You can read more about these metric types here. Each metric has a name and an optional set of labels (key-value pairs) to describe the observed value. These metrics are designed such that they can be aggregated at different timescales for more efficient storage. This metric data can be queried by other services (such as a Grafana) which make requests to the HTTP server.

Note: Prometheus uses a PULL mechanism for collecting metrics, where services simply expose the metrics data at an endpoint and Prometheus collects the data. Some other monitoring services (e.g. AWS CloudWatch) use a PUSH mechanism where each service collects and sends its own metrics to the monitoring server. You can read about the tradeoffs for each approach here.

Visualizing results in Grafana

Now that our metrics are being collected and stored in Prometheus, we need a way to visualize the data. Grafana is often paired with Prometheus to provide the ability to create dashboards from the metric data. In fact, our helm install of the Prometheus stack included Grafana out of the box.

You can check out the Grafana dashboard by port-forwarding to the service and visiting 127.0.0.1:8000.

kubectl port-forward service/prometheus-stack-grafana 8000:80 -n monitoring

We can create visualizations by making queries to the Prometheus data source. Prometheus uses a query language called PromQL. Admittedly, it can take some time to get used to this query language.  After reading through the official documentation, I'd recommend watching PromQL for Mere Mortals to get a better understanding of the query language.

The repository for this blog post contains a pre-built dashboard (see dashboards/model.json) for the wine quality prediction service which you can import and play around with.

Simulating production traffic with Locust

At this point, we have a model deployed as a REST service which is instrumented to export metric data. This metric data is being collected by Prometheus and we can visualize the results in a Grafana dashboard. However, in order to see something interesting in the dashboard we'll want to simulate production traffic.

We'll use locust, a Python load testing framework, to make requests to our model service and simulate production traffic. This behavior is defined in load_tests/locustfile.py where we define three tasks:

  • make a request to our health check endpoint
  • choose a random example from the wine quality dataset and make a request to our prediction service
  • choose a random example from the wine quality dataset, corrupt the data, and make a bad request to our prediction service

The manifests to deploy this load test to our cluster can be found in kubernetes/load_tests/.

Going beyond a simple monitoring solution

In the wine quality prediction model case study, we only tracked a single model metric: the prediction distributions. However, as I mentioned previously there's more model-related metrics that we may want to track such as feature distributions and evaluation metrics.

These remaining concerns introduce a few new challenges:

  • The Prometheus time series database was designed to store metric data, not features for ML models. This is not the right technology choice to store feature data for tracking their fluctuations over time.
  • Model evaluation metrics require a feedback signal containing the ground truth which is not available at inference time.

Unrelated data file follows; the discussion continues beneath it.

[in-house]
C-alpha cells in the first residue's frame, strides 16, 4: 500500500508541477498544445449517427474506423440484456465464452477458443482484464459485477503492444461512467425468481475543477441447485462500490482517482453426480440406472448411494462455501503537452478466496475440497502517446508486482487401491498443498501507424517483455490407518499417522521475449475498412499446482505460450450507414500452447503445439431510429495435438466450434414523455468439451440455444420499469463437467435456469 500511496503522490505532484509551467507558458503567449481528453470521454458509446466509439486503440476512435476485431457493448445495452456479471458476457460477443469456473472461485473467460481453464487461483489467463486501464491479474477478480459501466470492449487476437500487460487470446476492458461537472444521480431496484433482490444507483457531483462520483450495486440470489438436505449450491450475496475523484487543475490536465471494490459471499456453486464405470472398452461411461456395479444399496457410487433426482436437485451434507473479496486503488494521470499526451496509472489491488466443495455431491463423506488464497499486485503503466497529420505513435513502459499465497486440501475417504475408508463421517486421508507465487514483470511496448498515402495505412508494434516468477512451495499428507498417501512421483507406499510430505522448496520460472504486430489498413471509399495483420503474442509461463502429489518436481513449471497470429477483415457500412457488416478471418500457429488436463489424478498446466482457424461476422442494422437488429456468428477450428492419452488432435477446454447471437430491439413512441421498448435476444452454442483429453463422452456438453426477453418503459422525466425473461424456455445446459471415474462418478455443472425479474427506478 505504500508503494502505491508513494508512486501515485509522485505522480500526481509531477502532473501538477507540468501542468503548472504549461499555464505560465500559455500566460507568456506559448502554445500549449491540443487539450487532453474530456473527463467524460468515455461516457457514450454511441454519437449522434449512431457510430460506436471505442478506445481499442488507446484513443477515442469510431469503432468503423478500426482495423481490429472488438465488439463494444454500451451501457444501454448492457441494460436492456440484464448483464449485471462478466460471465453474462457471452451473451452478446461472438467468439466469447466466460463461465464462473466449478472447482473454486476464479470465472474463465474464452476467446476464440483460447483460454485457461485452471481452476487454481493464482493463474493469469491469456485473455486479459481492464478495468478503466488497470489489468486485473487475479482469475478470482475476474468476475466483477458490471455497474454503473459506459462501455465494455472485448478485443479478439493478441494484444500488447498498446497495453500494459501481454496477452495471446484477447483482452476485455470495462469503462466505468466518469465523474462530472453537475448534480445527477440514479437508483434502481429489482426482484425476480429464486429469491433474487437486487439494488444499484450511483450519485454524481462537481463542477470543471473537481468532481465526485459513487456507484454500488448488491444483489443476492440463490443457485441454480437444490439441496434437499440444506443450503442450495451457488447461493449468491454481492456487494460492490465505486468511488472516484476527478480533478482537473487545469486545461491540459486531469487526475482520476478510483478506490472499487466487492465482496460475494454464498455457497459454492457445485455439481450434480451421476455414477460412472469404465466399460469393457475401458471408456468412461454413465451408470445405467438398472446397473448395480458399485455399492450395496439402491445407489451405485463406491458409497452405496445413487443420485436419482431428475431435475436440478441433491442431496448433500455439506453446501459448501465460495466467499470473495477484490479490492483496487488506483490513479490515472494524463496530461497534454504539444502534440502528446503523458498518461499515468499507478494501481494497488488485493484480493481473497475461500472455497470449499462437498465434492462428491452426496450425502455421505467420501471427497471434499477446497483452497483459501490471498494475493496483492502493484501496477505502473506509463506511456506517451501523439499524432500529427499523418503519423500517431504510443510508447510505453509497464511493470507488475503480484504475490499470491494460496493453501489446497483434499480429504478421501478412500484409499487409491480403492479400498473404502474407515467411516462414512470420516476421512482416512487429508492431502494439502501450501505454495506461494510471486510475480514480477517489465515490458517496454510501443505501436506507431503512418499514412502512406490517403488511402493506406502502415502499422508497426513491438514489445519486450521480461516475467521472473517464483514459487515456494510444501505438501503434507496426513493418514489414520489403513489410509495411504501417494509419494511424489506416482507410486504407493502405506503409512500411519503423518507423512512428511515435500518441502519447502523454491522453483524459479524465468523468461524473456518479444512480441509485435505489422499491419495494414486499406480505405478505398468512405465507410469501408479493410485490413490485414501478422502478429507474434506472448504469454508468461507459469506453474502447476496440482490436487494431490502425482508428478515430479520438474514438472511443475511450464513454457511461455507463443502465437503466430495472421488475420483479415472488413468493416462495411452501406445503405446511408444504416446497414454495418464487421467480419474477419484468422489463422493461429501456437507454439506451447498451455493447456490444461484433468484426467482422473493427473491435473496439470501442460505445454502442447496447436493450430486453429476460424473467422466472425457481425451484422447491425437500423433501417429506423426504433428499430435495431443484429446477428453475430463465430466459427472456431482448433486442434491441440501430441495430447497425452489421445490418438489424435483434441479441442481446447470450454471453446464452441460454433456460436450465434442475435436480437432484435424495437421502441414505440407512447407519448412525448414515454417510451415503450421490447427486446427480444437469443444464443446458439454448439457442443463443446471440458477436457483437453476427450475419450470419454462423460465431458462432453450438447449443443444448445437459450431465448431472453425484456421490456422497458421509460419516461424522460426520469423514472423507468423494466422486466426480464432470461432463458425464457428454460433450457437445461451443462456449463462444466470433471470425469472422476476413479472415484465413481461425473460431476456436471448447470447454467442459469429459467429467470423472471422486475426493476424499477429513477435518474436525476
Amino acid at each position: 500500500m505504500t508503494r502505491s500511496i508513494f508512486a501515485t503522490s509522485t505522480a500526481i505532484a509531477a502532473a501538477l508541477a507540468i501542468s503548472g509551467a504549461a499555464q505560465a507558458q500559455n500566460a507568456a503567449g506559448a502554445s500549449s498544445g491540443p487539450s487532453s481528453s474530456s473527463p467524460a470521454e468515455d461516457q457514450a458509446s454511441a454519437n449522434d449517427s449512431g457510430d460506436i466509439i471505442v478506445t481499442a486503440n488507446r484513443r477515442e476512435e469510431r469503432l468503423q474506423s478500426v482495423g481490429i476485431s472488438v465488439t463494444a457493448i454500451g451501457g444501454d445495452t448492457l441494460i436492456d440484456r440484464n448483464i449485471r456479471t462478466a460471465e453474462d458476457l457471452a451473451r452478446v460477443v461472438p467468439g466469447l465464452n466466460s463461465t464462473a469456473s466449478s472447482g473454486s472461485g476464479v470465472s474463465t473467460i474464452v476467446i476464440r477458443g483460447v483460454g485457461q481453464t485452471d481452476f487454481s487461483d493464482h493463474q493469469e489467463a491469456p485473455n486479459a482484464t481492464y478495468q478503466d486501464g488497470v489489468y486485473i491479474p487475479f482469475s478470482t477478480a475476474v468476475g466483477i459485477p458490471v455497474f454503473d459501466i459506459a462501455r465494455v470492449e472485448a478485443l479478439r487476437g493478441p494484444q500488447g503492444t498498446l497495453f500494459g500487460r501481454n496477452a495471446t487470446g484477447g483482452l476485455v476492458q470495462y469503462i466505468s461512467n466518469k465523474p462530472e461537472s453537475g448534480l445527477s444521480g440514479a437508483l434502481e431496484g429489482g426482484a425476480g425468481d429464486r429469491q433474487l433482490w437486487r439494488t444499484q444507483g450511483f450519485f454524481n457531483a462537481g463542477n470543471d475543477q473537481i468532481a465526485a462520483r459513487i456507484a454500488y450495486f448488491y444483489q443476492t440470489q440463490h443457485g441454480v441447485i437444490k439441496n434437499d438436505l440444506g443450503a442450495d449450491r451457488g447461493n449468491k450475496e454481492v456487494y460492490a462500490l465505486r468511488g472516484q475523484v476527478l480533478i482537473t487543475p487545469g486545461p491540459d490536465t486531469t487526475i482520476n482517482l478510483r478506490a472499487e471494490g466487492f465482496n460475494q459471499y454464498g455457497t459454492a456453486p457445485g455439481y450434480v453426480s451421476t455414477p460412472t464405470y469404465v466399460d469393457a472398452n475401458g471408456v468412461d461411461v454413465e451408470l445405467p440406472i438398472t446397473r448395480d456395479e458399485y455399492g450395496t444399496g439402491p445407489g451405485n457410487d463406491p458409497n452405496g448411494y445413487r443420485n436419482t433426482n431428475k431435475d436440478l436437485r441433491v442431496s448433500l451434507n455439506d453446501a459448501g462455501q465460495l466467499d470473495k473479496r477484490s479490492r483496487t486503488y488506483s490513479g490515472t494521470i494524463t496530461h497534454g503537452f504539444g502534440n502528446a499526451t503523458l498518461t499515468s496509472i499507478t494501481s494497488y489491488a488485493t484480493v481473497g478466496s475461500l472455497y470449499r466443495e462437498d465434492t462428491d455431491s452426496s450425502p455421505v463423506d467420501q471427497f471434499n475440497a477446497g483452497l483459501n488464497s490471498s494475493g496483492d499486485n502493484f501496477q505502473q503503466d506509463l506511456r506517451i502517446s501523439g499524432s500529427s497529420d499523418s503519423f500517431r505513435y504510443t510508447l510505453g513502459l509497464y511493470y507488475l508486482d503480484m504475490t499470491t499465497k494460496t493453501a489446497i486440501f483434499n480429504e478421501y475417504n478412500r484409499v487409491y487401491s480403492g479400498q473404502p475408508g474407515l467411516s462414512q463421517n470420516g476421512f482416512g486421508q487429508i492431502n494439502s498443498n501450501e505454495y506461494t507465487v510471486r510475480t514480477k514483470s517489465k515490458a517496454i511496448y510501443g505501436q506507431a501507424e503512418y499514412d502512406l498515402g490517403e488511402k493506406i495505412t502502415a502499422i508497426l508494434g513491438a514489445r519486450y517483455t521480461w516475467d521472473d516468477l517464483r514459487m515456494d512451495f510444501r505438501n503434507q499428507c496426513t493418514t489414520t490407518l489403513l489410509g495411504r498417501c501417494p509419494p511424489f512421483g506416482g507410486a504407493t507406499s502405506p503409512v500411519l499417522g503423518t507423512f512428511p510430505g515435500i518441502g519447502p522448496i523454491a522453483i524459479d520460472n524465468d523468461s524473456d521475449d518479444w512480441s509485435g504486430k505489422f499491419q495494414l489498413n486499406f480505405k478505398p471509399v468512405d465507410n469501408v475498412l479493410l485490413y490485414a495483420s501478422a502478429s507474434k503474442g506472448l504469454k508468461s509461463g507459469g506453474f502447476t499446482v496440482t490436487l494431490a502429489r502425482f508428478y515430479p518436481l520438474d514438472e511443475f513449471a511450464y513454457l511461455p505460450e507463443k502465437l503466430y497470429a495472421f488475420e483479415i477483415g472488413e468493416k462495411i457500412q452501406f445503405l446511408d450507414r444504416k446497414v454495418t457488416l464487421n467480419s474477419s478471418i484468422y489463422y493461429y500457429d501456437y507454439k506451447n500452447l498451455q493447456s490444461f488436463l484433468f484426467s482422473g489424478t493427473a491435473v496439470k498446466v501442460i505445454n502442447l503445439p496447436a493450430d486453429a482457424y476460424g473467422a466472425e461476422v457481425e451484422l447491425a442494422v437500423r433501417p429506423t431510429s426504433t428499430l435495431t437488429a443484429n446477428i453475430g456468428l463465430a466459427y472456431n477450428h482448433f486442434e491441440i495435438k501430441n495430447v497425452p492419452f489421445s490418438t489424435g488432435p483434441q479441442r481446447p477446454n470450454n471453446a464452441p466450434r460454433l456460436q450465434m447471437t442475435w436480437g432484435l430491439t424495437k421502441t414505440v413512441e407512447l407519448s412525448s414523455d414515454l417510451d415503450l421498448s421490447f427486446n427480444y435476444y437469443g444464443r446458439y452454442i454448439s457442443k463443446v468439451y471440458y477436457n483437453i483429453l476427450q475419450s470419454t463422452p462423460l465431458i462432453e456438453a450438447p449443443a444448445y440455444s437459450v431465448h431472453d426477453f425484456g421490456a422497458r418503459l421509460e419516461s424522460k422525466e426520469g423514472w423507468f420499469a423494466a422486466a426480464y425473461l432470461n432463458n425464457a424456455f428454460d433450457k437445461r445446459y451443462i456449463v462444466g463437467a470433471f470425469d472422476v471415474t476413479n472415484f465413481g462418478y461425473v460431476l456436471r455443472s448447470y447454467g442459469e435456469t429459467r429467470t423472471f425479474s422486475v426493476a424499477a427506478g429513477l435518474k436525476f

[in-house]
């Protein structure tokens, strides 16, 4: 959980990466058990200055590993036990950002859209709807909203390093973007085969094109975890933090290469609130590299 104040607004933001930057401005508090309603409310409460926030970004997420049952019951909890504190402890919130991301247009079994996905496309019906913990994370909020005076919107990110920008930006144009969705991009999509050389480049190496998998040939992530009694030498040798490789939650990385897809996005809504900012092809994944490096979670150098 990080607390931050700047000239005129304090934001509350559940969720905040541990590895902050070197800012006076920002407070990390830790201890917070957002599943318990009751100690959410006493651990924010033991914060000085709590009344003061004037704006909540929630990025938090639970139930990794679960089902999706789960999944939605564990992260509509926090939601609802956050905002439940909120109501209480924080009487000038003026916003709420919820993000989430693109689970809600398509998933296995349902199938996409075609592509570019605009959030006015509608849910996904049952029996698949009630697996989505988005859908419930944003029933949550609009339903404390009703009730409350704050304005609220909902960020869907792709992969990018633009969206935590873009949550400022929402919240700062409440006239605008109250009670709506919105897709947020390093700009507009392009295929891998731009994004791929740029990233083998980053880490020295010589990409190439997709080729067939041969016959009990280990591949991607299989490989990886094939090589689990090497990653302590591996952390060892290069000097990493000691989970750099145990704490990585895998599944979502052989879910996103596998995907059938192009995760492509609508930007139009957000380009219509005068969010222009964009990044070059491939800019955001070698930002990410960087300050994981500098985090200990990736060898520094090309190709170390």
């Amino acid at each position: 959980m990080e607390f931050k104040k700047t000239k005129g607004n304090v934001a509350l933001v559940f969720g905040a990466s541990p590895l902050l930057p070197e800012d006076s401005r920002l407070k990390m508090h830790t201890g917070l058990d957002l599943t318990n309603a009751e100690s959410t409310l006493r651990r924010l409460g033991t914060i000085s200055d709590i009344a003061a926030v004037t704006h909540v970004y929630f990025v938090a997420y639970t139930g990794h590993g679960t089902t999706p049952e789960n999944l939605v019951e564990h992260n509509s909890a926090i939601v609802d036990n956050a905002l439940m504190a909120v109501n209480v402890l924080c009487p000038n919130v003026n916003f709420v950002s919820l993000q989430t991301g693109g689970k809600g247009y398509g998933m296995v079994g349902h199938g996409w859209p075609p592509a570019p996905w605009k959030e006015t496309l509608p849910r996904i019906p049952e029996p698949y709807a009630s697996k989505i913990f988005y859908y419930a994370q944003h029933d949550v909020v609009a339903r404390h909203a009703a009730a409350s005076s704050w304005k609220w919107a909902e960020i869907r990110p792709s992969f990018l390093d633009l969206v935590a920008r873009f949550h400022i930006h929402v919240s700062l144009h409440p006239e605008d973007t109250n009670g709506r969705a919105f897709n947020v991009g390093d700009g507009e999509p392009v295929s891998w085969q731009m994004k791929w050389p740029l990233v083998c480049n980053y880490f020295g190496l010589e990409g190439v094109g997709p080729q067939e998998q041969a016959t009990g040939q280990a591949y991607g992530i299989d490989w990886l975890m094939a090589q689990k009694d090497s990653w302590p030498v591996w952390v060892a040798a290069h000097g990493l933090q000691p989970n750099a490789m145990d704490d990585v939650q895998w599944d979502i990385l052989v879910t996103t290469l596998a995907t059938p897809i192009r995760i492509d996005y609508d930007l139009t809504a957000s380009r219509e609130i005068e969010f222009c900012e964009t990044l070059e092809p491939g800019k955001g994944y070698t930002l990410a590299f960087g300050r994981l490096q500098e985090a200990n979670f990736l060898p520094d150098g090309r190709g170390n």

When it comes to logging feature distributions, there's a range of approaches you can take. The simplest approach for monitoring feature distributions might be to deploy a drift-detection service alongside the model. This service would fire (and increase a counter metric) when feature drift is detected.

For additional visibility into your production data, you can log a statistical profile of the features observed in production. This allows for a compact summary of data observed in production and can help you identify when data distributions are shifting. The information logged will vary depending on the type of data:

  • For tabular data, you can directly log features used through statistical measures such as histograms and value counts.
  • For text data, you can log metadata about the text such as character length, count of numeric characters, count of alphabetic characters, count of special characters, average word length, etc.
  • For image data, you can log metadata about the image such as average pixel value per channel, image width, image height, aspect ratio, etc.

For full visibility on your production data stream, you can log the full feature payload. This is not only useful for monitoring purposes, but also in data collection for labeling and future model training.  If your deployment stack already supports saving production data, you can leverage this data source (typically a data lake) for monitoring whether or not the production data distribution is drifting away from the training data distribution.

An example architecture provided by Databricks for saving and monitoring production data.

In order to monitor model evaluation metrics, we'll need to persist model prediction results alongside a unique identifier which is included in the model inference response. This unique identifier will be used when we asynchronously receive feedback from the user or some upstream system regarding a prediction we made. Once we've received feedback we can calculate our evaluate metric and log the results via Prometheus to be displayed in the model dashboard.

Purpose-built monitoring tools for ML models

If you're looking for out-of-the-box support for some of these more advanced model monitoring use cases, there's a growing number of ML monitoring services that you can use.

WhyLogs is an open-source library for capturing statistical profiles of production data streams.

Seldon has developed an open-source library which runs on Kubernetes and uses a similar technology stack (Prometheus, Grafana, Elasticsearch) as discussed in this blog post.

Fiddler offers a slick monitoring product with a dashboard built specifically for monitoring models and understanding predictions on production data.

Amazon Sagemaker offers a model monitoring suite which integrates well if you're already deploying models on Sagemaker.

Best practices for monitoring

Prometheus

  • Avoid storing high-cardinality data in labels. Every unique set of labels for is treated as a distinct time series, high-cardinality data in labels can drastically increase the amount of data being stored. As a general rule, try to keep the cardinality for a given metric (number of unique label-sets) under 10.
  • Metric names should have a suffix describing the unit (e.g. http_request_duration_seconds)
  • Use base units when recording values (e.g. seconds instead of milliseconds).
  • Use standard Prometheus exporters when available.

Grafana

  • Ensure your dashboards are easily discoverable and consistent by design.
  • Use template variables instead of hardcoding values or duplicating charts.
  • Provide appropriate context next to important charts.
  • Keep your dashboards in source control.
  • Avoid duplicating dashboards.

Resources

Blog posts

Talks

Acknowledgements

Thanks to Goku Mohandas, John Huffman, Shreya Shankar, and Binal Patel for reading early drafts of this blog post and providing feedback.